increasing porosity values. The volumetric oil and

sand productions are also calculated as a function of

time, stresses, and hydrocarbon flow rate.

2. COUPLED MULTIPHASE FLOW

GEOMECHANICS FORMULATION

AND

The single-phase formulation describing sand

production in a deforming sand matrix was derived

in a series of publications [3, 4]. It has been shown

to be a promising method for modeling sand

production in terms of matching numerical

calculations with lab test data, both in heavy and

light oil conditions [5, 6, 7]. In this paper, an

extension to multiphase sand production model is

presented within the same framework of mixture

theory, i.e., a coupled black-oil/geomechanics sand

production model with erosion mechanics is

proposed to further account for the effects of

multiphase flow of three components (gas, water,

oil) and their interaction with geomechanics. The

mass balance equation used in formulating the sand

production problem is typically written as

+ (u& ) = m&

t

(1)

absolute velocity respectively, and m& is the source

or sink term to account for the local rate of solid

loss or gain per unit volume due to erosion.

The fluid/gas saturated sand body is idealized as a

Representative Elementary Volume (REV) which

comprises of five phases, namely solid grains (s),

fluidized solids (fs), fluid (f), water (w) and gas (g)

distribution varies discontinuously over space.

However, an averaging procedure in the spirit of

mixture theory is used to homogenize each

constituent over the REV volume V such that these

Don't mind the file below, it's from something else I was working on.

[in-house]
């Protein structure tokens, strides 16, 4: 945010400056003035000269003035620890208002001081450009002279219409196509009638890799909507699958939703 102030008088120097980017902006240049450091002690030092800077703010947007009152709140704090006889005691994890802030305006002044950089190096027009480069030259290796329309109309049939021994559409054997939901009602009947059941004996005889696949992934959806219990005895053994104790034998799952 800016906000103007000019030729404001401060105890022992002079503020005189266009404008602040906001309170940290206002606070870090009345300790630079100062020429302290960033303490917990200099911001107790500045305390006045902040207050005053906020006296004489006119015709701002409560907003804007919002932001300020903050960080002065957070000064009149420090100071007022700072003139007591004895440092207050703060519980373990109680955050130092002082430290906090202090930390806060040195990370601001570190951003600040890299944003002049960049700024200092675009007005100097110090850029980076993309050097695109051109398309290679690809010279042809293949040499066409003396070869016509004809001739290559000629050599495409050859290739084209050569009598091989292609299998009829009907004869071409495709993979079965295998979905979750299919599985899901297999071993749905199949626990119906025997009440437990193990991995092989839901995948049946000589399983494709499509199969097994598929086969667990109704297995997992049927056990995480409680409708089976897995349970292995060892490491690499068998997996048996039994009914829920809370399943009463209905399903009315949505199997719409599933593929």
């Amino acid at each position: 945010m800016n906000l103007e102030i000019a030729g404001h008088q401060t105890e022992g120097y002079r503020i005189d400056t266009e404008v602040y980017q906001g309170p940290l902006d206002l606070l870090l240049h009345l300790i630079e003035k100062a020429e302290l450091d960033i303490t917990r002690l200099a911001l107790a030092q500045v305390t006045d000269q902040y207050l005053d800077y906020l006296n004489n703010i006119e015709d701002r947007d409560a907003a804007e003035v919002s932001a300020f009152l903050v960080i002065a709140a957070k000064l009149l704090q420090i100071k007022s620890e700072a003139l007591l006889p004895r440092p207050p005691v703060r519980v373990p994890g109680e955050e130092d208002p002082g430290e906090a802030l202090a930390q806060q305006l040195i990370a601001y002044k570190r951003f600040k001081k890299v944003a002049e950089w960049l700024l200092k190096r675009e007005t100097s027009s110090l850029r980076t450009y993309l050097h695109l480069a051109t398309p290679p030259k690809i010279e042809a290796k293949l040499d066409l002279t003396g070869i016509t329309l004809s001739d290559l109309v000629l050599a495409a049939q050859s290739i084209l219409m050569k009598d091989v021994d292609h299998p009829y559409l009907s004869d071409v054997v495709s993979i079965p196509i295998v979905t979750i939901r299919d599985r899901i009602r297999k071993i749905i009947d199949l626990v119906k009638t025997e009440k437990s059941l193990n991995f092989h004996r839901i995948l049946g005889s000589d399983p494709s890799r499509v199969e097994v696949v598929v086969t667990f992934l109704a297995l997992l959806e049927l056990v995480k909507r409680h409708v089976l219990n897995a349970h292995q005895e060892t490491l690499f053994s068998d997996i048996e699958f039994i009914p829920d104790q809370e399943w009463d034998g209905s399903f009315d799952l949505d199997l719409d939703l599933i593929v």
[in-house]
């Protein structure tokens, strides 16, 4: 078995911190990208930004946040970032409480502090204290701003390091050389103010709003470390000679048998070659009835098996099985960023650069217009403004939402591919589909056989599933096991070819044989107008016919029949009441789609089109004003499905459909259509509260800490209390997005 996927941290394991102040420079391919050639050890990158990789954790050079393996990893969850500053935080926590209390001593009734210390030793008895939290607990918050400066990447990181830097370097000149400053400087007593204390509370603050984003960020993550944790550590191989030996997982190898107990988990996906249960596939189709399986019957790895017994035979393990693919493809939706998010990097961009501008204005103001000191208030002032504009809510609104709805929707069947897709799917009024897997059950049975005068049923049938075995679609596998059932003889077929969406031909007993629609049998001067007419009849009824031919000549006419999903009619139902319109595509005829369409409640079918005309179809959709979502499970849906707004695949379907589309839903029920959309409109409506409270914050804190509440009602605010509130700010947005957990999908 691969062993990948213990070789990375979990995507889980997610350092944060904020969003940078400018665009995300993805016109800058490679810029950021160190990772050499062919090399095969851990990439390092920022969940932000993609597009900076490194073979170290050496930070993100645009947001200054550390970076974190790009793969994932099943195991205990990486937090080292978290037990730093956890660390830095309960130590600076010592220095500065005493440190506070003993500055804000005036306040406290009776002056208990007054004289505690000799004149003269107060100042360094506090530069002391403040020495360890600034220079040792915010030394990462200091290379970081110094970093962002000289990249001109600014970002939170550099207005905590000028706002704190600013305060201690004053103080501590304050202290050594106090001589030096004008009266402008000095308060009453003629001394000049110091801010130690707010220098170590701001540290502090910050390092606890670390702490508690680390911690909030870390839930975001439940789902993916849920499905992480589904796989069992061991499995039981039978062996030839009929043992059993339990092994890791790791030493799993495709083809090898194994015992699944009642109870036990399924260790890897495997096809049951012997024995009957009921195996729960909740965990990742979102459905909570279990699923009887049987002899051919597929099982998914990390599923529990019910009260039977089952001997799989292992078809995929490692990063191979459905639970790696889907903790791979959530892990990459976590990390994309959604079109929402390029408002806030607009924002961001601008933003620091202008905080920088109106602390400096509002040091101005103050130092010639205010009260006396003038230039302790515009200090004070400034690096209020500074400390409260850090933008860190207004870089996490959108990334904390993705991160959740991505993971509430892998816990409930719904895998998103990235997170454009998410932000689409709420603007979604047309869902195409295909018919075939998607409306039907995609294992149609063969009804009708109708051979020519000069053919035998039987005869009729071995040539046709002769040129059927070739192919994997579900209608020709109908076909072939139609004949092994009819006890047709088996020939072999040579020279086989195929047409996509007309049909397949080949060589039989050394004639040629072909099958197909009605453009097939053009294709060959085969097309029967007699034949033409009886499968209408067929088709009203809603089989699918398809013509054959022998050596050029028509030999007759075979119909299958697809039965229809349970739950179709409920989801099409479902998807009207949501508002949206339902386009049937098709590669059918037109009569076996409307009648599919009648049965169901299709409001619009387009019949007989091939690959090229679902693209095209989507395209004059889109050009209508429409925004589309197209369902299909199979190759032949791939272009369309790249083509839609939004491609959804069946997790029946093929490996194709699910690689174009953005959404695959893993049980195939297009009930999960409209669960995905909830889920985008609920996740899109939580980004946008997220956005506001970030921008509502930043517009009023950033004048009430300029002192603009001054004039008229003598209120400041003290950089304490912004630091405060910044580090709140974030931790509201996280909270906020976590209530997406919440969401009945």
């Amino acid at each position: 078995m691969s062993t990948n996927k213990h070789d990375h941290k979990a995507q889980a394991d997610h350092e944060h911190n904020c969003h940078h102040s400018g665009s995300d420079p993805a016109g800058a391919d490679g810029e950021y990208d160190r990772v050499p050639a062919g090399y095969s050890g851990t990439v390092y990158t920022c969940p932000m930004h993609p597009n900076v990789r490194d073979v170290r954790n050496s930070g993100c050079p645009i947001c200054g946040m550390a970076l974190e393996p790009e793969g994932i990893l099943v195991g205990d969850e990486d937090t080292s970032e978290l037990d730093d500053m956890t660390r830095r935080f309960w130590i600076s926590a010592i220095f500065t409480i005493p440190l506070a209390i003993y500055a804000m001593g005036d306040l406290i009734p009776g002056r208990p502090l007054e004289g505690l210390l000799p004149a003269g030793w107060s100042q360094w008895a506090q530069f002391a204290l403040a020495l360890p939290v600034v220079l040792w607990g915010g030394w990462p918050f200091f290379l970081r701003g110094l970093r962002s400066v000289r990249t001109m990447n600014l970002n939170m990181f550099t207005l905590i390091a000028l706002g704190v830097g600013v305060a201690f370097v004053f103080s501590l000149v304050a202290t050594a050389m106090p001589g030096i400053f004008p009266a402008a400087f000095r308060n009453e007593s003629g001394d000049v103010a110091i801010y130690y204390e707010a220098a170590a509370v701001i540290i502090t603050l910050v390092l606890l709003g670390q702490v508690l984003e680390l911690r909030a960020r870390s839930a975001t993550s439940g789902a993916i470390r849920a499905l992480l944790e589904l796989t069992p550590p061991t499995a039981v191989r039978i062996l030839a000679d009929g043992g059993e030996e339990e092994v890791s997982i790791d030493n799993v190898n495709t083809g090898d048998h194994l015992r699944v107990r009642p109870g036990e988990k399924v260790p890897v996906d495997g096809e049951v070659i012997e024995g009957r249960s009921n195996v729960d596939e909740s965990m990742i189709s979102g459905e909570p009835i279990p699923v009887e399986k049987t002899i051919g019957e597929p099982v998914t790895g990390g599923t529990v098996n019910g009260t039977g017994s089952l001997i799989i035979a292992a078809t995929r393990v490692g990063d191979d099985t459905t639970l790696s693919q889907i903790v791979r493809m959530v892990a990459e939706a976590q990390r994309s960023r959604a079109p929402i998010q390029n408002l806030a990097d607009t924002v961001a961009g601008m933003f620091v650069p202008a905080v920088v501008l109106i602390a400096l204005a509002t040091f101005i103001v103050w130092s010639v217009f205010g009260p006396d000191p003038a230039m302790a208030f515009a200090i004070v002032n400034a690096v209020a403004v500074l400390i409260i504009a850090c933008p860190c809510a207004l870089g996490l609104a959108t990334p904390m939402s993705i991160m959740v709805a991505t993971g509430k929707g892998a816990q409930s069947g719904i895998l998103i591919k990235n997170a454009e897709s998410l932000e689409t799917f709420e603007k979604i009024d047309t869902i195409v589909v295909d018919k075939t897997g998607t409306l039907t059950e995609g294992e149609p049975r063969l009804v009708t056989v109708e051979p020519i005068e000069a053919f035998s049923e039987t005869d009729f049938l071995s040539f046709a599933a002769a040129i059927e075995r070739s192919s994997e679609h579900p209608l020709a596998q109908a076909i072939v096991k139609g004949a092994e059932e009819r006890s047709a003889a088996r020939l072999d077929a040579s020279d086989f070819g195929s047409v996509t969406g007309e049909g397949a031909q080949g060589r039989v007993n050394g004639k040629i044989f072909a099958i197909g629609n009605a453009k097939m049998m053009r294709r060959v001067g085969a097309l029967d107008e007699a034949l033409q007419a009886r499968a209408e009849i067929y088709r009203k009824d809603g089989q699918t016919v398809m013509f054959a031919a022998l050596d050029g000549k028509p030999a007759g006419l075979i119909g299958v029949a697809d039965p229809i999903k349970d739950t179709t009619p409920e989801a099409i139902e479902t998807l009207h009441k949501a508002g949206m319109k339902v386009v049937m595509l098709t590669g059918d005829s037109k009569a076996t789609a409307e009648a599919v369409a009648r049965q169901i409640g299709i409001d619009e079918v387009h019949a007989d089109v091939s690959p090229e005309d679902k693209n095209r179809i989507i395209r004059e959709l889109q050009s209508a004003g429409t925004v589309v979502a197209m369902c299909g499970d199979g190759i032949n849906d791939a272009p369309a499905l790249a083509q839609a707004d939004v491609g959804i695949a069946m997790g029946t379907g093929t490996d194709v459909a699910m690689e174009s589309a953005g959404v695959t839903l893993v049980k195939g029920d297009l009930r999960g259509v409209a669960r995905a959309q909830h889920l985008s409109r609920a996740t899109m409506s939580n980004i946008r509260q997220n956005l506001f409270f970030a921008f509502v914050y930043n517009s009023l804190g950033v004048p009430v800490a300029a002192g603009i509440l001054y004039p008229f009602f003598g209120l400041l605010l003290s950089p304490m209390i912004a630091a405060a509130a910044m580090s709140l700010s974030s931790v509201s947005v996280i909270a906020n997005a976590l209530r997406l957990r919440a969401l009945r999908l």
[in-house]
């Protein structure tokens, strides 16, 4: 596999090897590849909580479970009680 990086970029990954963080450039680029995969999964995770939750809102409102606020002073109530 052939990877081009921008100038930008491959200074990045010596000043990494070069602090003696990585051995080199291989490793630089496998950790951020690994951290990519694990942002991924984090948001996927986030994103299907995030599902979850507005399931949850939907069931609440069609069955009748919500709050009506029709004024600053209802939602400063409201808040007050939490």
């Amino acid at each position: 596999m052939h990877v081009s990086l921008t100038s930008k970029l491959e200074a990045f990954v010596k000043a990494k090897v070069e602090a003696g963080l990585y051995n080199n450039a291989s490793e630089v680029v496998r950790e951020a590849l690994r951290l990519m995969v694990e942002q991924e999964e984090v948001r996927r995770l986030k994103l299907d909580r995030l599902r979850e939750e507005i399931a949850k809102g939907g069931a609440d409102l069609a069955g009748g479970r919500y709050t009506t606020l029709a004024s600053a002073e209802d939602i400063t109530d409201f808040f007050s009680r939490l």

individuals are substituted with continuous ones that

fill the whole volume. Each phase discontinuity in

the REV is represented in terms of its own volume

fraction, i.e. saturation and porosity.

wellbore

sand, oil,

gas

cavity or

wormhole

gas (dg+fg)

fluidized solids (g) M , , dV

g g

g

fluid

fluid

solids

(f) Mf , f , dVf

REV

fluidized solid

(fs) Mfs , fs , dVfs

solid

(s) Ms , s , dVs

dVv

dV

Phase diagram

averaged out over a REV of volume dV can be

written as the homogenized solid density (1-)s ,

V

where porosity = dV

dV , and s is the density of the

solid phase. The mass conservation requires that

[(1 ) s ]

+ [(1 ) s u& s ] = m&

t

(2)

boundary, and the negative sign of the right hand

side refers to a solid loss due to erosion since m& is

chosen to be the local rate of solid gain per unit

volume as seen from the fluidized solid phase.

Similarly, for the fluidized solid phase (fs), the mass

balance equation can be written, i.e.

[S fs fs ]

t

+ [S fs fs u& fs ] = m&

(3)

[dV ]RC

condition (RC) is S fs = [dVVfs ]RC

, u& fs is the absolute

velocity of the fluidized solid phase, and fs is the

density of the fluidized solid phase.

The basic assumptions for flow of oil, water and gas

phases follow those used in the classical black-oil

model [8]. The oil phase (o) continuity equation can

be derived at stock tank condition (STC), i.e.

[S o o / Bo ]